Danish Online Casino Market Goes up While Sports Betting Drops

- April 2, 2019 By Riley Wilson -

Danish gambling regulator Spillemyndigheden posted the results for the last quarter of 2018.

An online casino share went up to 33.5% while its revenue improved by around 16%.

Danish gambling regulator Spillemyndigheden posted the results for the last quarter of 2018, revealing a rise in share claimed by online casinos.

These numbers also indicate that sports betting has gone down during the last three months of the previous year.

Local Operators Saw Their Revenue Increase

According to the country’s gambling watchdog, locally licensed operators generated $248.5 million in gross gaming revenue, which represents a slight increase of 0.8% when compared to the corresponding period of 2017, and 1.9% higher in the previous quarter of the same year.

Sports betting, both online and land-based, is still the dominant vertical, with a market share of 40.1%, or $99.7 million when converted to hard currency. However, this result represents a 7% drop from the Q4 2017.

On the other hand, an online casino share went up to 33.5%, while its revenue improved by around 16% to $83.4 million. This is also a record-breaking result for the Danish regulated market.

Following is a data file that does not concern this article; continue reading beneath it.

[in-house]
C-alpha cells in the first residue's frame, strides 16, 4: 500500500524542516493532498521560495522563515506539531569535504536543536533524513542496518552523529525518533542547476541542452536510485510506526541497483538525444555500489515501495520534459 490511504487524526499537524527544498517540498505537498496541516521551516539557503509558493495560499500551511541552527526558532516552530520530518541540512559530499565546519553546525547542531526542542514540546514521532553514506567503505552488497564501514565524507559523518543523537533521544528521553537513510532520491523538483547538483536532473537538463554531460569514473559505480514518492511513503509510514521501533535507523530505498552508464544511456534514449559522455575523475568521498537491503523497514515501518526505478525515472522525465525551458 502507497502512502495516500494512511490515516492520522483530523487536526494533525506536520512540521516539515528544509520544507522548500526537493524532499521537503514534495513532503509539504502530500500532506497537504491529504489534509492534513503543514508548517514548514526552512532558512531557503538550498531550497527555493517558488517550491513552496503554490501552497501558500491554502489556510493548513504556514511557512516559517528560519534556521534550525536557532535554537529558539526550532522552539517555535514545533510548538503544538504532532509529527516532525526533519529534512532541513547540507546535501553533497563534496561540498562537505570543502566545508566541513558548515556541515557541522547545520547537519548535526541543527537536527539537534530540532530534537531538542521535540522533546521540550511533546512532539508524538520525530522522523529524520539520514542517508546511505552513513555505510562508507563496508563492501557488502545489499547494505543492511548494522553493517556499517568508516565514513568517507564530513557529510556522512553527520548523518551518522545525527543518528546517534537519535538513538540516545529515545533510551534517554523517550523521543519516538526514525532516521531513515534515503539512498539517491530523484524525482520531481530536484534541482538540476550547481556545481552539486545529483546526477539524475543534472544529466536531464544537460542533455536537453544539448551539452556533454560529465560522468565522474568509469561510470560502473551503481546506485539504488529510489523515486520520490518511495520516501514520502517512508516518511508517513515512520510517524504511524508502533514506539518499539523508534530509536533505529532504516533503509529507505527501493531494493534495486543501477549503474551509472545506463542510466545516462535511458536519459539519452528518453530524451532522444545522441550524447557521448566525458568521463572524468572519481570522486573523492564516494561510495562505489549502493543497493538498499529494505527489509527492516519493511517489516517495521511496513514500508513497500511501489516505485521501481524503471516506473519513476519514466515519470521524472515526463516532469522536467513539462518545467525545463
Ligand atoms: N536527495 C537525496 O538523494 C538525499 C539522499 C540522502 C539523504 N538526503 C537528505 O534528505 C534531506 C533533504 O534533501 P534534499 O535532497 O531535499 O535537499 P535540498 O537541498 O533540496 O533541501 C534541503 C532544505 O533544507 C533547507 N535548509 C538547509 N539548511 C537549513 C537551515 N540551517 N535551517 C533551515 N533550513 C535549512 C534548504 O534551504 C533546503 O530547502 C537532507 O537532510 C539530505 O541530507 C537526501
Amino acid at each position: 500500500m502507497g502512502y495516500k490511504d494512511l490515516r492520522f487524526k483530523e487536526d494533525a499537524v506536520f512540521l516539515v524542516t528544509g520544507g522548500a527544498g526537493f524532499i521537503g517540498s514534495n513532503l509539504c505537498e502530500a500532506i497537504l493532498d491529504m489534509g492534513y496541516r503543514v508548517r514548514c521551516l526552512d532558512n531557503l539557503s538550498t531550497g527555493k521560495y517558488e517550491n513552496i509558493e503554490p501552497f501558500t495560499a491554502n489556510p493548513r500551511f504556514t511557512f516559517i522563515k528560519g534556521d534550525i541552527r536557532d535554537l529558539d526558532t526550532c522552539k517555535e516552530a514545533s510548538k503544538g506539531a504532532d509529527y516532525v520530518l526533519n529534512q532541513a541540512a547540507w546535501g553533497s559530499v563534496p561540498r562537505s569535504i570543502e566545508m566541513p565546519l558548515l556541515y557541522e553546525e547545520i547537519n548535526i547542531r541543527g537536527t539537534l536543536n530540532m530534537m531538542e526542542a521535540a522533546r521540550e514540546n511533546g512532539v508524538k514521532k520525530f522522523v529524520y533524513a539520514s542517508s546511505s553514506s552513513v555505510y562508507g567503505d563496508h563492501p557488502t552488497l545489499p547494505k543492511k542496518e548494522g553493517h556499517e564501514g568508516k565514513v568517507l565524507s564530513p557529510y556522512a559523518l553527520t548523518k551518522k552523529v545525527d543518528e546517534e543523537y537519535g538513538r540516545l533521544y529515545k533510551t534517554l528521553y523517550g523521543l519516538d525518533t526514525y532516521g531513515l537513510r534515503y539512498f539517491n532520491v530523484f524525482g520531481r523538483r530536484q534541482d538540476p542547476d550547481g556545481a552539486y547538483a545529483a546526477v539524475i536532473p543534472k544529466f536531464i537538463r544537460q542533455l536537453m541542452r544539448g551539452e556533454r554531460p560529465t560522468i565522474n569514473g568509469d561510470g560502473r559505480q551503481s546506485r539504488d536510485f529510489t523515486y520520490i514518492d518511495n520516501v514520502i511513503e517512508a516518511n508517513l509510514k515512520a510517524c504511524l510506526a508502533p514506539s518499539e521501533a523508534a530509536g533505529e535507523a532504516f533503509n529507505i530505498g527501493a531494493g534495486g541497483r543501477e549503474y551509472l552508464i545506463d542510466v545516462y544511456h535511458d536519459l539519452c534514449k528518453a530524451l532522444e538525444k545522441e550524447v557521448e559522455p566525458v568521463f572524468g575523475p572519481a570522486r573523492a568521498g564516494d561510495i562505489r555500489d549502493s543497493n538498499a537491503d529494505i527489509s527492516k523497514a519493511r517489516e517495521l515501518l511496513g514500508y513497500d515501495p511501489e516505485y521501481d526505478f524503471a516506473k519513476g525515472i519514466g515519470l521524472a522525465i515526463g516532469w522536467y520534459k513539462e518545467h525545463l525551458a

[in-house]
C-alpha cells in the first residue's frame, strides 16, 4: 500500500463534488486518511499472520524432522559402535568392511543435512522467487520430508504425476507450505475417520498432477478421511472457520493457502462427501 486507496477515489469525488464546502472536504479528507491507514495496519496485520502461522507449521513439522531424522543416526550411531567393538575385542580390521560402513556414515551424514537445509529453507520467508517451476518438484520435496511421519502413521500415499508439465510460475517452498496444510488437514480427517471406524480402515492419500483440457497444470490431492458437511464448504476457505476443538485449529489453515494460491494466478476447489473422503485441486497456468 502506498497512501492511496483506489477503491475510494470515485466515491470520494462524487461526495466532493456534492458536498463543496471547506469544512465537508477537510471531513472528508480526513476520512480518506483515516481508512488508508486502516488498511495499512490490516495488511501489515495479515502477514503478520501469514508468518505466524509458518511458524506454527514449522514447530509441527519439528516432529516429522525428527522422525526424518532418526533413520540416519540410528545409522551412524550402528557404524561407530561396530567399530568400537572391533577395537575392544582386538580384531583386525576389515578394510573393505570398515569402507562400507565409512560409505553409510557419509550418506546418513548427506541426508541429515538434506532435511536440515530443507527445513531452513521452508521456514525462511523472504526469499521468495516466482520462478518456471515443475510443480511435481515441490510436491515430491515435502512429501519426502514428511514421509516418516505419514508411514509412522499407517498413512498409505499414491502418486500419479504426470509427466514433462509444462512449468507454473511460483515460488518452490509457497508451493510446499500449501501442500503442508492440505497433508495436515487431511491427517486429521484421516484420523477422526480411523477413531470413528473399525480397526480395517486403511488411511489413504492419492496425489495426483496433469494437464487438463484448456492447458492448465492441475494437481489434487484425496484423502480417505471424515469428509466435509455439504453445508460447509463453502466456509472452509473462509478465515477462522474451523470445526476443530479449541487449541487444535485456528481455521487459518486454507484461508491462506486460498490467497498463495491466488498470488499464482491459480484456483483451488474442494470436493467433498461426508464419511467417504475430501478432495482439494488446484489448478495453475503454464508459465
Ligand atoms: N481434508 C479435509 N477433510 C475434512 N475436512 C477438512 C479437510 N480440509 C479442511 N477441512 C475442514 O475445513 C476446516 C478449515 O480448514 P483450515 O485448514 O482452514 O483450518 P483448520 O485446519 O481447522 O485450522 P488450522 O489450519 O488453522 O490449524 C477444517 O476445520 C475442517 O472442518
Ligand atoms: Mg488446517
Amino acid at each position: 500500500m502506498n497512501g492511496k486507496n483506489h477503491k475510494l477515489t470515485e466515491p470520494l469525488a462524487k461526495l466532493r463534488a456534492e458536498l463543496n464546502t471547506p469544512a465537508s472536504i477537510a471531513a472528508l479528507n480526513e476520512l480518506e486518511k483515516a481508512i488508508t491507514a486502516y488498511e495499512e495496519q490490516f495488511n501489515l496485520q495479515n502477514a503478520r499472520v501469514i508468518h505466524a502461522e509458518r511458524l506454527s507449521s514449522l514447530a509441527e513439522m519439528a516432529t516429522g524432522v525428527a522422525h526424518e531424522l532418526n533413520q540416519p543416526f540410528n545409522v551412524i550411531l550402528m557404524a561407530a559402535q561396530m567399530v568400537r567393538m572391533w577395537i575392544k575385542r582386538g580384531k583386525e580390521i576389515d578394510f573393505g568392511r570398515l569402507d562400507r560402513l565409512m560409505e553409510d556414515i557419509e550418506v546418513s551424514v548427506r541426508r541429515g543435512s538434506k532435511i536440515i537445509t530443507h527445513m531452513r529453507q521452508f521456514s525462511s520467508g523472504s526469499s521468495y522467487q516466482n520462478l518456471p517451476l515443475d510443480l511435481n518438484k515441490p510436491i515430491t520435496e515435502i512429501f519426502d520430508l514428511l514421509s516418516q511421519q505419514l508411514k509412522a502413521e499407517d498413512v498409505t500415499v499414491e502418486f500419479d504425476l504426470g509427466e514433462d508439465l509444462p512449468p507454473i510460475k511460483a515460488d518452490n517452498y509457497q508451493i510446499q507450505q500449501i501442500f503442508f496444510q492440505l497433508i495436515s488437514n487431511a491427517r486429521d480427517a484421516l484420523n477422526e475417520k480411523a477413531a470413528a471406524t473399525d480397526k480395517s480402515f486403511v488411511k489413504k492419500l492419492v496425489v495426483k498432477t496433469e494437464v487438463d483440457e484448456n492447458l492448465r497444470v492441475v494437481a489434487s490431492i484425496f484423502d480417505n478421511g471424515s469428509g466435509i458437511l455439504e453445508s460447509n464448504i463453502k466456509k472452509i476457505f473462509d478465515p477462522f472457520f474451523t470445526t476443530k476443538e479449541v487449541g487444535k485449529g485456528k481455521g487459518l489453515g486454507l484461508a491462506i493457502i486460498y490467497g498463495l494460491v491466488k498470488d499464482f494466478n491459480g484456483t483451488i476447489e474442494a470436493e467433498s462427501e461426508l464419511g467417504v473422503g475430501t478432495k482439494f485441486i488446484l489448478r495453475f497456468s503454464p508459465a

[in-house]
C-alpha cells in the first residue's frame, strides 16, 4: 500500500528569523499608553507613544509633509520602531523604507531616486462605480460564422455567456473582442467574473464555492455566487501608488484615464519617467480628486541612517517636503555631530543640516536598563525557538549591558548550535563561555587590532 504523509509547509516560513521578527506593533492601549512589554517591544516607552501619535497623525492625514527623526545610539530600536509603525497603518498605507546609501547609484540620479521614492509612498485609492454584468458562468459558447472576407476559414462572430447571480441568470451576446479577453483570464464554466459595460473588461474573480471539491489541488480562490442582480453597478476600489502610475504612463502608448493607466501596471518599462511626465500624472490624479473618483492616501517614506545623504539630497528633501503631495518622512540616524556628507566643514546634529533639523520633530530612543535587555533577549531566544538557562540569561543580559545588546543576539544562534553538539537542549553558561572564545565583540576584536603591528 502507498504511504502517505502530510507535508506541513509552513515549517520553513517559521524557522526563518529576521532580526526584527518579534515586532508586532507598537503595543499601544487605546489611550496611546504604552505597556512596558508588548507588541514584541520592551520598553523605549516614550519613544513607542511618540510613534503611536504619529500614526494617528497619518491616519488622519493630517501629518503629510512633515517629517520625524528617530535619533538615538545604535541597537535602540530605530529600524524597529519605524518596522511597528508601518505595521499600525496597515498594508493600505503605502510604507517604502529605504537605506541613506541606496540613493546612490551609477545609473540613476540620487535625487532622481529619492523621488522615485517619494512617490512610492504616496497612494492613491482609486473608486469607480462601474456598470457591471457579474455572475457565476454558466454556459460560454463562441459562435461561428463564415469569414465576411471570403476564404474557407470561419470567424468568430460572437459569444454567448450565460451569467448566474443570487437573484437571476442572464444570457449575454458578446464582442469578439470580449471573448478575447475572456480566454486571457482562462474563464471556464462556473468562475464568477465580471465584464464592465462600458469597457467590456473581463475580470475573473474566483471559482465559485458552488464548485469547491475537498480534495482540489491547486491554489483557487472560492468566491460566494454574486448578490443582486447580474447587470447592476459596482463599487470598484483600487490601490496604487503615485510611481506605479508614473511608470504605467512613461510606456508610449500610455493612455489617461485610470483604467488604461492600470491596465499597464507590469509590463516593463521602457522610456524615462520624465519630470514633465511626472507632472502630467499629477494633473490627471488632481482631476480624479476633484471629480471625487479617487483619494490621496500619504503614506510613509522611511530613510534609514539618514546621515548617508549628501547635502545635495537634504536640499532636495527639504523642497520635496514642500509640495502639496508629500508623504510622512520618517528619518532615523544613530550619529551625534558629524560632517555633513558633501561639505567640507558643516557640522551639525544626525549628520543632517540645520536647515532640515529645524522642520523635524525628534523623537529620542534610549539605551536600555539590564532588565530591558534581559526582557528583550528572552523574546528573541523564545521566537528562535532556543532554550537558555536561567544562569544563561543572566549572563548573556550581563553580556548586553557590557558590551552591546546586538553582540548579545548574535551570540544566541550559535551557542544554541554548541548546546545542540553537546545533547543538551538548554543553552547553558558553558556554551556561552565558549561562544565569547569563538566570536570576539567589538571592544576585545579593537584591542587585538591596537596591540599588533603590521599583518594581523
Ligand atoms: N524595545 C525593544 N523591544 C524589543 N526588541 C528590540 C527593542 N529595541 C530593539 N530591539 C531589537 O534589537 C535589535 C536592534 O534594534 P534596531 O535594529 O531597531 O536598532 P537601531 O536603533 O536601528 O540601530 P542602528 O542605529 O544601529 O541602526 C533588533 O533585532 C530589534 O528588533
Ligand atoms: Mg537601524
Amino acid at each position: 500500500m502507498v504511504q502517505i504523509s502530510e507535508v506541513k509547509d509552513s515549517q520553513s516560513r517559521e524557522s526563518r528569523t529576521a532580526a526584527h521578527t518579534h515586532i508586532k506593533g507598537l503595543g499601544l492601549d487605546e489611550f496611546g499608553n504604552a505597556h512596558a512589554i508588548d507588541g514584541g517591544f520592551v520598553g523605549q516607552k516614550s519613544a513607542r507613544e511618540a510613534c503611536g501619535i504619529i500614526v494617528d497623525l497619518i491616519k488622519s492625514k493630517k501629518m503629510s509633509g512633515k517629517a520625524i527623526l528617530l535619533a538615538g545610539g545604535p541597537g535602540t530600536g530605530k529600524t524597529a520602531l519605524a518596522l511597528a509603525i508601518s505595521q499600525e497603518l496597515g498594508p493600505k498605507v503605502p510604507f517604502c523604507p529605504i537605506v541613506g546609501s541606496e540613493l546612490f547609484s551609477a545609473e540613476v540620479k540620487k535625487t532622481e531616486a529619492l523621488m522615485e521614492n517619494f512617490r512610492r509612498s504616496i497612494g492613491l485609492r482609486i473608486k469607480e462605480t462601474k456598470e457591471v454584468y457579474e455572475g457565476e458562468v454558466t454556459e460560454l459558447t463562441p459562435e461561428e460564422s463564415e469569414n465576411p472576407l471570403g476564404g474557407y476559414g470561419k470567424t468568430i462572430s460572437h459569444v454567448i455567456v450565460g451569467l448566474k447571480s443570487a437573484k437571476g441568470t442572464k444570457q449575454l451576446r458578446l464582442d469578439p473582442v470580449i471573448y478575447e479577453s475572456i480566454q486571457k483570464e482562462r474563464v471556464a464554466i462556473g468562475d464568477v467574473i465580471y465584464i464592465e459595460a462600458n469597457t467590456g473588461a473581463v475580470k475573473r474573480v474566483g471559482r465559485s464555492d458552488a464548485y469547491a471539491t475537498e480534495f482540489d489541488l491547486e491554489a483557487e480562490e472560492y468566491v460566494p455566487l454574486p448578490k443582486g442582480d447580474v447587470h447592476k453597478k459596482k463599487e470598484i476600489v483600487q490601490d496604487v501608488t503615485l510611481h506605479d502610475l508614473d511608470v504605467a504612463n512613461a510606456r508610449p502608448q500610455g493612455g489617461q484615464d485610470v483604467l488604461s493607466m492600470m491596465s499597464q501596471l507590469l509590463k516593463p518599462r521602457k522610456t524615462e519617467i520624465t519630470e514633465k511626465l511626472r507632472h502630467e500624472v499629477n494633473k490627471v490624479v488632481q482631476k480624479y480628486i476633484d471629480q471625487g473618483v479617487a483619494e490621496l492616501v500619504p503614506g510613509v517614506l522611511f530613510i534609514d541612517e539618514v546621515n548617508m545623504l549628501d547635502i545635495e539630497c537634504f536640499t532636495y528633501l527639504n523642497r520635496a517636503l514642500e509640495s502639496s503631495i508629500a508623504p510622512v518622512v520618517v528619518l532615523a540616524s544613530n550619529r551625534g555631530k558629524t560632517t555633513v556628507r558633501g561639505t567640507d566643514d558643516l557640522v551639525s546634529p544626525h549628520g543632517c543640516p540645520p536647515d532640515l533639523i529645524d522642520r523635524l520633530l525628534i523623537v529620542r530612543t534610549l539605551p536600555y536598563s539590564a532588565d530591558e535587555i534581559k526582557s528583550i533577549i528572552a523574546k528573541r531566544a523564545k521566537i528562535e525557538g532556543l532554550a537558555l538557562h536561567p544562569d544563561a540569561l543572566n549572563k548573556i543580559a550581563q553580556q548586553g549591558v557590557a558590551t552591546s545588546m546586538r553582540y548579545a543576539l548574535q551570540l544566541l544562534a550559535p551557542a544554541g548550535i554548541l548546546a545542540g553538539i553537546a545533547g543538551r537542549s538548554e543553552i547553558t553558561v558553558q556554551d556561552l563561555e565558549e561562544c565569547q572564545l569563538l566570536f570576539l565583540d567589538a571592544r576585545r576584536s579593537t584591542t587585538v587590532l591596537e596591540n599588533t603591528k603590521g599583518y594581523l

Nearly half of sports betting revenue (48.2%) came from mobile, which is a modest annual drop from 2017, and the third year-on-year quarter this vertical has ended with a decline. Desktop betting increased to 18.5%, while wagering at brick and mortar venues also dropped, to 34%.

Yearly Revenue Also Jumped

Revenue from land-based gaming machines dropped by 3.3% to $54.2 million, while land-based casinos recorded $13.3 million in revenue, 2.8% less than in the same quarter of 2017.

For the entire 2018, the market in Denmark improved by 7.4% to $960 million, with betting increasing by 8.4% and online casino by nearly 20% to $380 million and $320 million respectively. Revenue from gaming machines and land-based casino both saw their revenue drop.

17.687 people registered at ROFUS, the country’s self-exclusion program as of February 1, 2019, which is more than 4,000 new names when compared to the same period of last year. More than two-thirds of these exclusions have decided for a permanent ban with local operators.

In related news, Scientific Games has announced on Monday that it has signed a new five-year deal with Danske Spil. Under the provisions of the new deal, Scientific Games’ SG Digital will offer new products for the Danish former gambling monopoly.



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